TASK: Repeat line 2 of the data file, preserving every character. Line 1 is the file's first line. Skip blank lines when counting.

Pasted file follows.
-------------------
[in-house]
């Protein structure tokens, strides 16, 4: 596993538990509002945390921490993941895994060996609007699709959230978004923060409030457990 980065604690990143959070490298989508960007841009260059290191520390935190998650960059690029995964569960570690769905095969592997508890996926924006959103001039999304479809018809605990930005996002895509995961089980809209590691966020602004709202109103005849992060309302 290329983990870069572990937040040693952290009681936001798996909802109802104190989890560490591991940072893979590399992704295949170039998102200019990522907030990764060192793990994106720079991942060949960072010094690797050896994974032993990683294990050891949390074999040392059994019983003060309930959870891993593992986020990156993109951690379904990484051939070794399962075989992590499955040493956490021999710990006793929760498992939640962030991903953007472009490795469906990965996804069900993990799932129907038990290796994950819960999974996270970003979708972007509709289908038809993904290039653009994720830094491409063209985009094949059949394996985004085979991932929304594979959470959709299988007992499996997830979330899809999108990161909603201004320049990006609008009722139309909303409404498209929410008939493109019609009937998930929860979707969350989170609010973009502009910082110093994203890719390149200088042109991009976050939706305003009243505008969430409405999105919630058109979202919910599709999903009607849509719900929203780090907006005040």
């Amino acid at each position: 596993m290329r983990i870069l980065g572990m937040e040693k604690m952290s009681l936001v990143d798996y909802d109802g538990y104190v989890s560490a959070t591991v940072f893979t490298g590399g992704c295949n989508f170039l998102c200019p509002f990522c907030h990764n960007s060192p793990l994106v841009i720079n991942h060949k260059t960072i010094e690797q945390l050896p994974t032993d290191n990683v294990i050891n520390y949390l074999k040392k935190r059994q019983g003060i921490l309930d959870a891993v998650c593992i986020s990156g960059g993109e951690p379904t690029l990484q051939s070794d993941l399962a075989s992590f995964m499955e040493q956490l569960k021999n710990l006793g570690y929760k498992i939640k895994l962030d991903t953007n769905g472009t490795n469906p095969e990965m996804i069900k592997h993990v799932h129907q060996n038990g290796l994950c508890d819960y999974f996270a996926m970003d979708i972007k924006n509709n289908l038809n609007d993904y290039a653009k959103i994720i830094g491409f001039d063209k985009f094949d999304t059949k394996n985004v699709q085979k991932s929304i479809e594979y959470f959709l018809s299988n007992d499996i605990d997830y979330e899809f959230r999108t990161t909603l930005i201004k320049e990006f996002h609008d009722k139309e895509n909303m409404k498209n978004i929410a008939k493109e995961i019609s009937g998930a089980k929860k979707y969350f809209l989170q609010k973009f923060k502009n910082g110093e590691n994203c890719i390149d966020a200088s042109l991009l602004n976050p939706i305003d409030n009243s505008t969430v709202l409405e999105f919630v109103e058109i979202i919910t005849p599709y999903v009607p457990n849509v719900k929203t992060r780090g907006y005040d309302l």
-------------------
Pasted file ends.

């Protein structure tokens, strides 16, 4: 596993538990509002945390921490993941895994060996609007699709959230978004923060409030457990 980065604690990143959070490298989508960007841009260059290191520390935190998650960059690029995964569960570690769905095969592997508890996926924006959103001039999304479809018809605990930005996002895509995961089980809209590691966020602004709202109103005849992060309302 290329983990870069572990937040040693952290009681936001798996909802109802104190989890560490591991940072893979590399992704295949170039998102200019990522907030990764060192793990994106720079991942060949960072010094690797050896994974032993990683294990050891949390074999040392059994019983003060309930959870891993593992986020990156993109951690379904990484051939070794399962075989992590499955040493956490021999710990006793929760498992939640962030991903953007472009490795469906990965996804069900993990799932129907038990290796994950819960999974996270970003979708972007509709289908038809993904290039653009994720830094491409063209985009094949059949394996985004085979991932929304594979959470959709299988007992499996997830979330899809999108990161909603201004320049990006609008009722139309909303409404498209929410008939493109019609009937998930929860979707969350989170609010973009502009910082110093994203890719390149200088042109991009976050939706305003009243505008969430409405999105919630058109979202919910599709999903009607849509719900929203780090907006005040």